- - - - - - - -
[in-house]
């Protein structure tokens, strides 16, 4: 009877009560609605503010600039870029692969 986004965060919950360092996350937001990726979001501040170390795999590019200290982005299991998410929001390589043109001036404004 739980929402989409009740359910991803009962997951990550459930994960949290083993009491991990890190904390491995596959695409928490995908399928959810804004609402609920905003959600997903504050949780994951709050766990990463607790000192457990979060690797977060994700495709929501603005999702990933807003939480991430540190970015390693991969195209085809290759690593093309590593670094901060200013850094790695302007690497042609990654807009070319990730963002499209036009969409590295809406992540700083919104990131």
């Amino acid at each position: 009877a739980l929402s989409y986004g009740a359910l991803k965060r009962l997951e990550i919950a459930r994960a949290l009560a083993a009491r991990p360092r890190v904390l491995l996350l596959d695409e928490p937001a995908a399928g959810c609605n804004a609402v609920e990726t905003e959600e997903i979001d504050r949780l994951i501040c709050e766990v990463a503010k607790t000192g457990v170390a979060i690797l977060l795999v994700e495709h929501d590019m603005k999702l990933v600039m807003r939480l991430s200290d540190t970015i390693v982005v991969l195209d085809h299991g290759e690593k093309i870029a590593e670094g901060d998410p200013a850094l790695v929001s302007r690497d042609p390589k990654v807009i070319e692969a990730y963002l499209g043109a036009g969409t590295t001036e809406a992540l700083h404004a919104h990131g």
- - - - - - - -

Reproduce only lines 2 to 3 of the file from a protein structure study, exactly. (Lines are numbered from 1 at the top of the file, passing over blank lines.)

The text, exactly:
């Protein structure tokens, strides 16, 4: 009877009560609605503010600039870029692969 986004965060919950360092996350937001990726979001501040170390795999590019200290982005299991998410929001390589043109001036404004 739980929402989409009740359910991803009962997951990550459930994960949290083993009491991990890190904390491995596959695409928490995908399928959810804004609402609920905003959600997903504050949780994951709050766990990463607790000192457990979060690797977060994700495709929501603005999702990933807003939480991430540190970015390693991969195209085809290759690593093309590593670094901060200013850094790695302007690497042609990654807009070319990730963002499209036009969409590295809406992540700083919104990131």
């Amino acid at each position: 009877a739980l929402s989409y986004g009740a359910l991803k965060r009962l997951e990550i919950a459930r994960a949290l009560a083993a009491r991990p360092r890190v904390l491995l996350l596959d695409e928490p937001a995908a399928g959810c609605n804004a609402v609920e990726t905003e959600e997903i979001d504050r949780l994951i501040c709050e766990v990463a503010k607790t000192g457990v170390a979060i690797l977060l795999v994700e495709h929501d590019m603005k999702l990933v600039m807003r939480l991430s200290d540190t970015i390693v982005v991969l195209d085809h299991g290759e690593k093309i870029a590593e670094g901060d998410p200013a850094l790695v929001s302007r690497d042609p390589k990654v807009i070319e692969a990730y963002l499209g043109a036009g969409t590295t001036e809406a992540l700083h404004a919104h990131g």